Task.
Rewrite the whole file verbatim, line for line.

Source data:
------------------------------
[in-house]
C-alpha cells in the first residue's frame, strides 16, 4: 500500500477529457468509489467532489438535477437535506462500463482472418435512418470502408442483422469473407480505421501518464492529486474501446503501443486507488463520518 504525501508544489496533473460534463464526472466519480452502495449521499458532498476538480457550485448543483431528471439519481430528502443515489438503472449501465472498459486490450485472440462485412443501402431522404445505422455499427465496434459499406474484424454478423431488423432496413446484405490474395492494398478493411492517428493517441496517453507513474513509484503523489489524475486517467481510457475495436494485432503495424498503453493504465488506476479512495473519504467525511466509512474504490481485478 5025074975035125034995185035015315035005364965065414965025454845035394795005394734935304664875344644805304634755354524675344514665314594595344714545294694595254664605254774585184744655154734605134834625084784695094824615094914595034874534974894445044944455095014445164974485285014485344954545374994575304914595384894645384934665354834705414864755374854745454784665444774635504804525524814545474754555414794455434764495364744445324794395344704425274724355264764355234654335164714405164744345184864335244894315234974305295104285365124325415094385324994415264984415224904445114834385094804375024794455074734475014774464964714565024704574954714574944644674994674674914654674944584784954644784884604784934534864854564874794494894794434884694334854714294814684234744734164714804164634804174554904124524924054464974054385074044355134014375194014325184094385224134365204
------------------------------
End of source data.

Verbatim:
[in-house]
C-alpha cells in the first residue's frame, strides 16, 4: 500500500477529457468509489467532489438535477437535506462500463482472418435512418470502408442483422469473407480505421501518464492529486474501446503501443486507488463520518 504525501508544489496533473460534463464526472466519480452502495449521499458532498476538480457550485448543483431528471439519481430528502443515489438503472449501465472498459486490450485472440462485412443501402431522404445505422455499427465496434459499406474484424454478423431488423432496413446484405490474395492494398478493411492517428493517441496517453507513474513509484503523489489524475486517467481510457475495436494485432503495424498503453493504465488506476479512495473519504467525511466509512474504490481485478 5025074975035125034995185035015315035005364965065414965025454845035394795005394734935304664875344644805304634755354524675344514665314594595344714545294694595254664605254774585184744655154734605134834625084784695094824615094914595034874534974894445044944455095014445164974485285014485344954545374994575304914595384894645384934665354834705414864755374854745454784665444774635504804525524814545474754555414794455434764495364744445324794395344704425274724355264764355234654335164714405164744345184864335244894315234974305295104285365124325415094385324994415264984415224904445114834385094804375024794455074734475014774464964714565024704574954714574944644674994674674914654674944584784954644784884604784934534864854564874794494894794434884694334854714294814684234744734164714804164634804174554904124524924054464974054385074044355134014375194014325184094385224134365204